# Why does hot air rise?

Why does hot air rise?

I did an experiment:

I made a model of hot air and cool air with marshmallows and toothpicks.
The hot air had more volume than the cold air.
Then, I weighed it.
They both weighed the same, even though they had a different volume.

So I don't understand why does hot air rise?

Consider each molecule.

As you say, masses $m$ are constant but volumes usually grow with higher temperature.

That hot air molecules will float up is not do to any changes in mass or so - but to changes in density $\rho$:

$$\rho=\frac{m}{V}$$

The fluid of highest density will seek the bottom, and this will be the colder air molecules:

$$\rho_{cold}=\frac{m}{V_{cold}} \text{ and } \rho_{hot}=\frac{m}{V_{hot}} \text{. Since } V_{hot}>V_{cold} \text{ then }\\ \rho_{hot}<\rho_{cold}$$

Think of putting light plastic balls in a bowl along with stones of equal sizes. Shake the bowl and the lighter balls will end up on the top and the heavy stones on the bottom.

• I disagree, I don't find the lower "density" of hot air to be convincing because each hot molecule has the same density as a cold molecule. – CognisMantis Aug 7 '15 at 3:35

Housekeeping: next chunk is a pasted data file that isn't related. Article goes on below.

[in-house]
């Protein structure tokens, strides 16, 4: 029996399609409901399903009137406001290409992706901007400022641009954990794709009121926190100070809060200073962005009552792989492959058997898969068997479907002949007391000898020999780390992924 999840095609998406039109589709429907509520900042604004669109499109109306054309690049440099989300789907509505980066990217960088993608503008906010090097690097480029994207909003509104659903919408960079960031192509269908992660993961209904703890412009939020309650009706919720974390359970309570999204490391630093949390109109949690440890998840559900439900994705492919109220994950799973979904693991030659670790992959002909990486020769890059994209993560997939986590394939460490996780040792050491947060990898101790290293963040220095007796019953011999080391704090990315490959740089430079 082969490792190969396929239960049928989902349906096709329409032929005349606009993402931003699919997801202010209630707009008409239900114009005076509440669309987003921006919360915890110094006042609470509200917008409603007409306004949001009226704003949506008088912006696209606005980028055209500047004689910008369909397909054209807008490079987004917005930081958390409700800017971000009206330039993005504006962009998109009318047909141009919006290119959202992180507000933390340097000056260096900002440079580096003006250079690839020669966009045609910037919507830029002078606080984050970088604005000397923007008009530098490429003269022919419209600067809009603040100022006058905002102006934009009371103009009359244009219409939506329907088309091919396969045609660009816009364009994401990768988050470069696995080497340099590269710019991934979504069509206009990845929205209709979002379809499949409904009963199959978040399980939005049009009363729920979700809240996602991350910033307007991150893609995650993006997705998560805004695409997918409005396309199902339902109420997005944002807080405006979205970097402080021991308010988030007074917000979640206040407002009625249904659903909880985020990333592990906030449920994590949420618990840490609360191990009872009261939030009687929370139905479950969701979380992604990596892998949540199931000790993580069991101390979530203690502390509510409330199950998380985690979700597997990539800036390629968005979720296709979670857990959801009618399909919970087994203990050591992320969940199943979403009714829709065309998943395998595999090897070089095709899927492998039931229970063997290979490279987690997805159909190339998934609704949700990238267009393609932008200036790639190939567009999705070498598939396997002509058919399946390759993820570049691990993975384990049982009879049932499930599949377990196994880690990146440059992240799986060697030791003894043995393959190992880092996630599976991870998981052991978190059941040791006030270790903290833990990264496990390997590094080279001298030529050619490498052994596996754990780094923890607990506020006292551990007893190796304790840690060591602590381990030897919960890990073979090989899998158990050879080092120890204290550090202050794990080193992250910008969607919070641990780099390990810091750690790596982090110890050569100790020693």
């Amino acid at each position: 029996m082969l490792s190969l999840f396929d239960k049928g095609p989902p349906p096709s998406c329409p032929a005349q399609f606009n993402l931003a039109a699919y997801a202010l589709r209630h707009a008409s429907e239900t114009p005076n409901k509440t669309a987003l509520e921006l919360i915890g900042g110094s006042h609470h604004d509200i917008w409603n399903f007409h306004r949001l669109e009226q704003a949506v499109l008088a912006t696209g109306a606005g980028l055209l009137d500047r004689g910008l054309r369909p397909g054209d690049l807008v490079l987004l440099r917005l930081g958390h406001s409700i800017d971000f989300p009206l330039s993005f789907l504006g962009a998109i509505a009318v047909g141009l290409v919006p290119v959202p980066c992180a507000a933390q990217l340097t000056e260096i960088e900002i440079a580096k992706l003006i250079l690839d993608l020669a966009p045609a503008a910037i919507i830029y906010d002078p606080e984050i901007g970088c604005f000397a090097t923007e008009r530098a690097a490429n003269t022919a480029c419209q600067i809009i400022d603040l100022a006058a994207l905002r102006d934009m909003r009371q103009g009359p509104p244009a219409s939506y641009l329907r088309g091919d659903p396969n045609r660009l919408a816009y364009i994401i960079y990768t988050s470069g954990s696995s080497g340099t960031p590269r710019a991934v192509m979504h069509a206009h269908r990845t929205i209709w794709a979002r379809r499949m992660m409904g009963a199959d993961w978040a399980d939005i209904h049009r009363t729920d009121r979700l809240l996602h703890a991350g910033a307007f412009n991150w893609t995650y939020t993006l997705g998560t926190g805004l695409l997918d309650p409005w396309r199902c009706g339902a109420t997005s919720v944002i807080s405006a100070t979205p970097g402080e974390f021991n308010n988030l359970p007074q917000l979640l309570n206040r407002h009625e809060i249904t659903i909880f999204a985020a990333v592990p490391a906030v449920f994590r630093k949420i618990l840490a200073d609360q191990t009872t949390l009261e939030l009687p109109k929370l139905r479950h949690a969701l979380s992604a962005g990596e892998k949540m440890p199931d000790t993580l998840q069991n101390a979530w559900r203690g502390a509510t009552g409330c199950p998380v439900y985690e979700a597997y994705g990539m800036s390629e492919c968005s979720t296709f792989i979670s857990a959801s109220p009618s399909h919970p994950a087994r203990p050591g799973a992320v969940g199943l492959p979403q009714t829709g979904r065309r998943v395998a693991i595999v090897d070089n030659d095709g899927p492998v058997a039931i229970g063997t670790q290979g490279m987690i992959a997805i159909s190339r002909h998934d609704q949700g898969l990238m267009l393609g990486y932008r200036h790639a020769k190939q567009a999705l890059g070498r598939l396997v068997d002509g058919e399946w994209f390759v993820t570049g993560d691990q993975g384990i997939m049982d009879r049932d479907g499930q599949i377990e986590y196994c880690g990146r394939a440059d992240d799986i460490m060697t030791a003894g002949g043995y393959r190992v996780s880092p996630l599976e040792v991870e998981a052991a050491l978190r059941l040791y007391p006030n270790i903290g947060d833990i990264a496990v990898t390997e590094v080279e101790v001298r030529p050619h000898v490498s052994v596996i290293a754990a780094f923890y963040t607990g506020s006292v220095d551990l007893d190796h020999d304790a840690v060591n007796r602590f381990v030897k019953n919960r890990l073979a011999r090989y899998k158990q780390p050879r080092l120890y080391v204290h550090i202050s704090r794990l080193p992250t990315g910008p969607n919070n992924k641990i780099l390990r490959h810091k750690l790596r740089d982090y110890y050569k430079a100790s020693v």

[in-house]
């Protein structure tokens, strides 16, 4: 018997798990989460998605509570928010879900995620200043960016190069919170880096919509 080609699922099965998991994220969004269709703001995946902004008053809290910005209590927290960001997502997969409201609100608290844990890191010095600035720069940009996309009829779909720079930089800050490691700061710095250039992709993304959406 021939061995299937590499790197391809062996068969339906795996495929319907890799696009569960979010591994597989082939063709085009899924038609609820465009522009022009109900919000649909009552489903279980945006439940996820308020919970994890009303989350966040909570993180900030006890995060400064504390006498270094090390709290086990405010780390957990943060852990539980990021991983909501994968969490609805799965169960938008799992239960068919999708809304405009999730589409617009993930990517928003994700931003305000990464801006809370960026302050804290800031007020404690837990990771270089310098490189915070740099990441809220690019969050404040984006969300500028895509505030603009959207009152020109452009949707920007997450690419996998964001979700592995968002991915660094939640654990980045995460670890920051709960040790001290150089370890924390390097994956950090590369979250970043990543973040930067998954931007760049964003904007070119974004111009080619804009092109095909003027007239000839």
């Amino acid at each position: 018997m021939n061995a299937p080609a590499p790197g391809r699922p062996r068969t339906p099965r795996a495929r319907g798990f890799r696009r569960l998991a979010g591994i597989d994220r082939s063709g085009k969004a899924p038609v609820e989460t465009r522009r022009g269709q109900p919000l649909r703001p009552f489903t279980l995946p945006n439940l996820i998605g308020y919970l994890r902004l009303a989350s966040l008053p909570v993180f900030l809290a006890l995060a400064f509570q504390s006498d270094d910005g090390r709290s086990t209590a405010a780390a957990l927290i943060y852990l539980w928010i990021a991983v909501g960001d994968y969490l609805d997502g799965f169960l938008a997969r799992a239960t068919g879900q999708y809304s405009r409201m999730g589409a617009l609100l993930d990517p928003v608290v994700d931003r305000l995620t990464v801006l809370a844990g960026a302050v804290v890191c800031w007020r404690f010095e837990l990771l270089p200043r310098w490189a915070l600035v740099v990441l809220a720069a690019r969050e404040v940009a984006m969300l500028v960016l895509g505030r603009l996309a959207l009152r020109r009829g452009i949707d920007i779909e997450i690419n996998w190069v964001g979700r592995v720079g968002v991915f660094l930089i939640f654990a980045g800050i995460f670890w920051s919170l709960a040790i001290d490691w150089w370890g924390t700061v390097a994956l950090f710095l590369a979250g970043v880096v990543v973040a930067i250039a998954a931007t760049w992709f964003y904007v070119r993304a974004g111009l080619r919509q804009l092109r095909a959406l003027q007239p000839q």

• This answer is not correct - at least not correct in the case where the "air" is composed of hard-spheres. (Hard sphere model.) In this case, the only surfaces are the surfaces of the hard spheres. There is no "pressure" on any "layers of air" as such. Those things don't exist. – user3728501 Aug 20 '15 at 15:24
• This is an incorrect answer: Only sufficiently hot air will rise. Particularly, only if the upwards entropy gradient is negative, then buoyancy will set in. This has to do a lot with the physics of instabilities, and nothing with such oversimplified density arguments. – AtmosphericPrisonEscape Mar 8 '19 at 13:23

Due to Charles law, the volume of the gas is directly proportional to the temperature of the gas,

$$V \propto T$$

or

$$\frac{V}{T} = k$$

Therefore, when the temperature of the gas is increasing, the volume of the gas is increasing as well. And due to the conservation of mass, the temperature will not affect the mass of the gas.

Since density is

$$\rho = \frac{m}{V}$$

And the mass of the gas is constant

$$m = const$$

That means the density of the gas always inversely proportional to the volume of the gas, and hence also inversely proportional to the temperature of the gas.

$$\rho \propto \frac{1}{V}$$

and

$$\rho \propto \frac{1}{T}$$

Conclusion: When the hot air expands, it becomes less dense than its surrounding air, then the air pressure will exert an upward buoyant force for the hot air to rise.